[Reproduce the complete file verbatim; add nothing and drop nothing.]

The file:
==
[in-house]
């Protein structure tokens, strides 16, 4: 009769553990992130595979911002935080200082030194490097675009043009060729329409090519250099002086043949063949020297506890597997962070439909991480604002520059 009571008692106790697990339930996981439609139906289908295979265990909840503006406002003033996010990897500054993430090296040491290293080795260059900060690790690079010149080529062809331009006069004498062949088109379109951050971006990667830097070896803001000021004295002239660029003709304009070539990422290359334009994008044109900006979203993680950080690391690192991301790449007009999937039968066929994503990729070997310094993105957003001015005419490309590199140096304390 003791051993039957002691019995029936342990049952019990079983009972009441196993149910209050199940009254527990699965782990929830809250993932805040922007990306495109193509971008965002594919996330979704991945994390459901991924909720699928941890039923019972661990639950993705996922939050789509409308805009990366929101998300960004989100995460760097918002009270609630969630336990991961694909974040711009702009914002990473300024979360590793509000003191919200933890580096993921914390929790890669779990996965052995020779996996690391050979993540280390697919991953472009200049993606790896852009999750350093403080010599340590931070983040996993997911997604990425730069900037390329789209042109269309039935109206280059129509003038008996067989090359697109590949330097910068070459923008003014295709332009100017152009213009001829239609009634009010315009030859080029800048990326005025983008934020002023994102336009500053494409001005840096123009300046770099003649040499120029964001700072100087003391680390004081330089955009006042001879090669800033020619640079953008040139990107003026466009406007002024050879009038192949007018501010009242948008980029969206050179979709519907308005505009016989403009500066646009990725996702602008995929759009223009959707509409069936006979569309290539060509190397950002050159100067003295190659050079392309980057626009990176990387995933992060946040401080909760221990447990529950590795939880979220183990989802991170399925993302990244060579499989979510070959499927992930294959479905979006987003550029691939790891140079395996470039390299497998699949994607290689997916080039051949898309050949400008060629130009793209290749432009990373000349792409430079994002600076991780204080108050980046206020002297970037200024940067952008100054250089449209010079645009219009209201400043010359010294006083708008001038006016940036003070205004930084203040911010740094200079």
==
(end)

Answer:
[in-house]
């Protein structure tokens, strides 16, 4: 009769553990992130595979911002935080200082030194490097675009043009060729329409090519250099002086043949063949020297506890597997962070439909991480604002520059 009571008692106790697990339930996981439609139906289908295979265990909840503006406002003033996010990897500054993430090296040491290293080795260059900060690790690079010149080529062809331009006069004498062949088109379109951050971006990667830097070896803001000021004295002239660029003709304009070539990422290359334009994008044109900006979203993680950080690391690192991301790449007009999937039968066929994503990729070997310094993105957003001015005419490309590199140096304390 003791051993039957002691019995029936342990049952019990079983009972009441196993149910209050199940009254527990699965782990929830809250993932805040922007990306495109193509971008965002594919996330979704991945994390459901991924909720699928941890039923019972661990639950993705996922939050789509409308805009990366929101998300960004989100995460760097918002009270609630969630336990991961694909974040711009702009914002990473300024979360590793509000003191919200933890580096993921914390929790890669779990996965052995020779996996690391050979993540280390697919991953472009200049993606790896852009999750350093403080010599340590931070983040996993997911997604990425730069900037390329789209042109269309039935109206280059129509003038008996067989090359697109590949330097910068070459923008003014295709332009100017152009213009001829239609009634009010315009030859080029800048990326005025983008934020002023994102336009500053494409001005840096123009300046770099003649040499120029964001700072100087003391680390004081330089955009006042001879090669800033020619640079953008040139990107003026466009406007002024050879009038192949007018501010009242948008980029969206050179979709519907308005505009016989403009500066646009990725996702602008995929759009223009959707509409069936006979569309290539060509190397950002050159100067003295190659050079392309980057626009990176990387995933992060946040401080909760221990447990529950590795939880979220183990989802991170399925993302990244060579499989979510070959499927992930294959479905979006987003550029691939790891140079395996470039390299497998699949994607290689997916080039051949898309050949400008060629130009793209290749432009990373000349792409430079994002600076991780204080108050980046206020002297970037200024940067952008100054250089449209010079645009219009209201400043010359010294006083708008001038006016940036003070205004930084203040911010740094200079």